Jon Steinberg ’93
When Jon Steinberg ’93 got his first job in professional basketball, he did so by mailing letters and his resume to different franchises. By the time he got his second job – six months later – he applied via email. That’s how fast things change in the NBA.
“Things change and I change with them,” says Steinberg, senior director of basketball communications with the Atlanta Hawks. “It’s funny – I’ve been here for 24 years, but it doesn’t feel like it because everything keeps changing.”
Spending nearly a quarter-century with one organization is almost unheard-of in professional sports, especially when the person in question is someone who had one simple objective when they first stepped on to campus.
“My only goal was to graduate in four years,” Steinberg explains. “I had no career in mind.”
That lack of aspiration, or inspiration, began to fade as Steinberg became more involved in the Highlander community.
“I served as a student assistant in the sports information department with former sports information directors Rick Rogers and Mike Ashley ’83,” he says. “They were terrific in allowing me to learn by performing hands-on work. I was just a dumb kid, and they were quick to give advice on what to do and how to do it.”
Steinberg also served as assistant sports editor with the Tartan, Radford University's weekly student newspaper. “That experience was priceless in understanding journalism, which helps me to this very day.”
He continues, “At the Tartan, I was able to connect with like-minded people with similar ambitions. It was a really fun time.”
With graduation on the horizon, Steinberg began mailing out the aforementioned letters and resumes to any and every sports franchise. “I had decided that I wanted to be a sportswriter, so I wanted a summer job in the sports industry.”
That summer job is now in year 25, and counting.
“From that effort, I received a summer internship with the then-Washington Bullets (now Wizards) in public relations,” he explains. “The unpaid internship then turned into a paid job that would last through the end of the calendar year. That opportunity allowed me to continue to learn the business as well as meet people within the industry.”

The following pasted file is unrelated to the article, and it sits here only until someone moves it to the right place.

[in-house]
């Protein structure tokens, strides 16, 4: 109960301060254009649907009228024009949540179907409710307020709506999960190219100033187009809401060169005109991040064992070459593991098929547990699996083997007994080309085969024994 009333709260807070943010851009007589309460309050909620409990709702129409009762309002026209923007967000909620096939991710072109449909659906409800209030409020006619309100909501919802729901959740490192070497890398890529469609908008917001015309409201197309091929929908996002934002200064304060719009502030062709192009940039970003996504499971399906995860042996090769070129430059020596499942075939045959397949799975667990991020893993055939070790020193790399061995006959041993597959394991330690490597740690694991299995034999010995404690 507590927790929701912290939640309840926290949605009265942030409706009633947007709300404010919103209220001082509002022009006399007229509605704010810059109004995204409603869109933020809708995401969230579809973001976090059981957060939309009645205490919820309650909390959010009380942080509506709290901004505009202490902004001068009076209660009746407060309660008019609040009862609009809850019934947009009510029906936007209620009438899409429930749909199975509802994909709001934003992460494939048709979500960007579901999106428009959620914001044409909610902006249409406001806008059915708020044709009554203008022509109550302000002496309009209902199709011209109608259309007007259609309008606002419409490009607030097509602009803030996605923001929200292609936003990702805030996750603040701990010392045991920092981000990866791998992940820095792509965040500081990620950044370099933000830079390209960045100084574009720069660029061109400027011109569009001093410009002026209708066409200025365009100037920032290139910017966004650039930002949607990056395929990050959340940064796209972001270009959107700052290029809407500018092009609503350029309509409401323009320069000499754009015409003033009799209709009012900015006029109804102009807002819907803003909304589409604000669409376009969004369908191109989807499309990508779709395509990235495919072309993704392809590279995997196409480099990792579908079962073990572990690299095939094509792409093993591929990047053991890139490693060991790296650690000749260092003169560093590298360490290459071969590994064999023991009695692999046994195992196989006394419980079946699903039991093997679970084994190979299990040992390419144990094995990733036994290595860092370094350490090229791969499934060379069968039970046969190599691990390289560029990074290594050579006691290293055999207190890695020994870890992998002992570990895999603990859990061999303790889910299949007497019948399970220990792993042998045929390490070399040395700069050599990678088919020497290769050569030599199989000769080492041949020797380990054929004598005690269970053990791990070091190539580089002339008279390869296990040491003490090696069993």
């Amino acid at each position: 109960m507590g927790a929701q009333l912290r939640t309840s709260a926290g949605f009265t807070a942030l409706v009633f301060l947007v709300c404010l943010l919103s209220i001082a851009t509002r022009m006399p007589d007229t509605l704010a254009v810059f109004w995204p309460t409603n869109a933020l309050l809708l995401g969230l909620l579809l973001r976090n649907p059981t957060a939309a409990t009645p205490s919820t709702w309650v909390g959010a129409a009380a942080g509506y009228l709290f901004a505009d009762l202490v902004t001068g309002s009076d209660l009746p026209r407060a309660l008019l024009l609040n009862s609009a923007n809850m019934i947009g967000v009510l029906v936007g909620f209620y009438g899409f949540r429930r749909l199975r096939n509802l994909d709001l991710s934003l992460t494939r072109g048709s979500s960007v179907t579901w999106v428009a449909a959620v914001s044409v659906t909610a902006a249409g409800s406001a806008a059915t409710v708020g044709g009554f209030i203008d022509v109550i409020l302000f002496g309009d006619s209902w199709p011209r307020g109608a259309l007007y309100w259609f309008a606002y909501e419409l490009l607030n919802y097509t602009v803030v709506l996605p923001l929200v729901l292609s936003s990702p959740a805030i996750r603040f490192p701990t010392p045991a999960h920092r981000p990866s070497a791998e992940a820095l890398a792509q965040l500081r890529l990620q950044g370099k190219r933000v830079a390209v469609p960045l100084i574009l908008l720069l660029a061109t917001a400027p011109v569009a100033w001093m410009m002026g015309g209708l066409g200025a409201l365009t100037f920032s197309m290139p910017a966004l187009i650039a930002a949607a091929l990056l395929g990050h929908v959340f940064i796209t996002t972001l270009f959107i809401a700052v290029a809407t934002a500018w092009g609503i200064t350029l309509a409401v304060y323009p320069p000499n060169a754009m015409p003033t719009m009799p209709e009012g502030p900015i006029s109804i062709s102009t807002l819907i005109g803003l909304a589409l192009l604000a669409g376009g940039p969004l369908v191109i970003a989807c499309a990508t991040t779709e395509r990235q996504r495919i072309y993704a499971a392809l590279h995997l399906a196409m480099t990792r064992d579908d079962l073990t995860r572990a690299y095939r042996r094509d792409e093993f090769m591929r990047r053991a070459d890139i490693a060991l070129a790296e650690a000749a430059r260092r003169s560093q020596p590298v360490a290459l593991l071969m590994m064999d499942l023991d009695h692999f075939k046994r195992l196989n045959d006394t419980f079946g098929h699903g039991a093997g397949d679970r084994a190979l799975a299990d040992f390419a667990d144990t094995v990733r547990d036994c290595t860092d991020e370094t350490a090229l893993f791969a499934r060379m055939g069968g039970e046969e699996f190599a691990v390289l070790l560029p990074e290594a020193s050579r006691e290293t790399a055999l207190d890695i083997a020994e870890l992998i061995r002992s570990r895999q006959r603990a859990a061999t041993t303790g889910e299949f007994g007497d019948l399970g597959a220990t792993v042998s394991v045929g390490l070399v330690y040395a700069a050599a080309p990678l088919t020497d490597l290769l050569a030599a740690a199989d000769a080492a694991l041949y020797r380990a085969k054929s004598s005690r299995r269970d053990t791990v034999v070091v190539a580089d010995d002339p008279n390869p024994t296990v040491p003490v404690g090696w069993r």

As his time with the Bullets drew to a close, Steinberg began looking for his next gig within the industry. Luckily, he did not need to look very far.
“One of my jobs was to go through the team’s email account – remember this was in the early days of the internet,” he says. “It was while I was doing this that I saw an opening with the Atlanta Hawks that would, coincidentally, begin when my current job ended.”
Steinberg has worked in essentially the same department with the same organization ever since. Fortunately, no two days, let alone 24 seasons, are the same in the NBA.
“Each season is its own entity and has its own story.”
Depending upon the time of year, Steinberg’s job responsibilities can vary. “I divide my job into four parts. There is the traditional media role, where I help the players handle their media obligations, pitch story ideas, write press releases, etc. Then there is the game night role, where I make sure that the media covering the game have the resources they need, as well as handle player and coach ticket allocations.
“I’m also the de facto Hawks historian, so in cases of jersey retirements or special events – like the upcoming 50th season in Atlanta celebration – I provide stories and information regarding the history of the team. Then there is the ‘do whatever you need to do’ part of the job, which is exactly what it sounds like – doing whatever needs to be done to get the job done.”
Despite the long days and grueling road trips with the team, Steinberg understands that he is in a unique position. “I have been through three different ownership groups, multiple general managers and coaches, and I have been fortunate to last as long as I have. My love, loyalty and passion for my job has kept me from burning out. The names and faces may have changed, but the Hawks are still a great organization to work for.”
It is under the constant specter of change that Steinberg has been able to learn his most valuable lesson. “Be willing to adjust and adapt to anything. Trends change, technology changes – nothing stays the same.”
Thinking back to his time at Radford University, Steinberg realizes he may not be where he is today without those four years – yes, he did graduate on time – and those who helped him along the way.
“My time at Radford University, it was more than just fun,” he says. “It laid the foundation of who I am today. I became a much more well-rounded person. It was a special time in my life.
“I cannot stress how much of an impact Mike and Rick have had on my career. When I think of Radford University, I think of them.”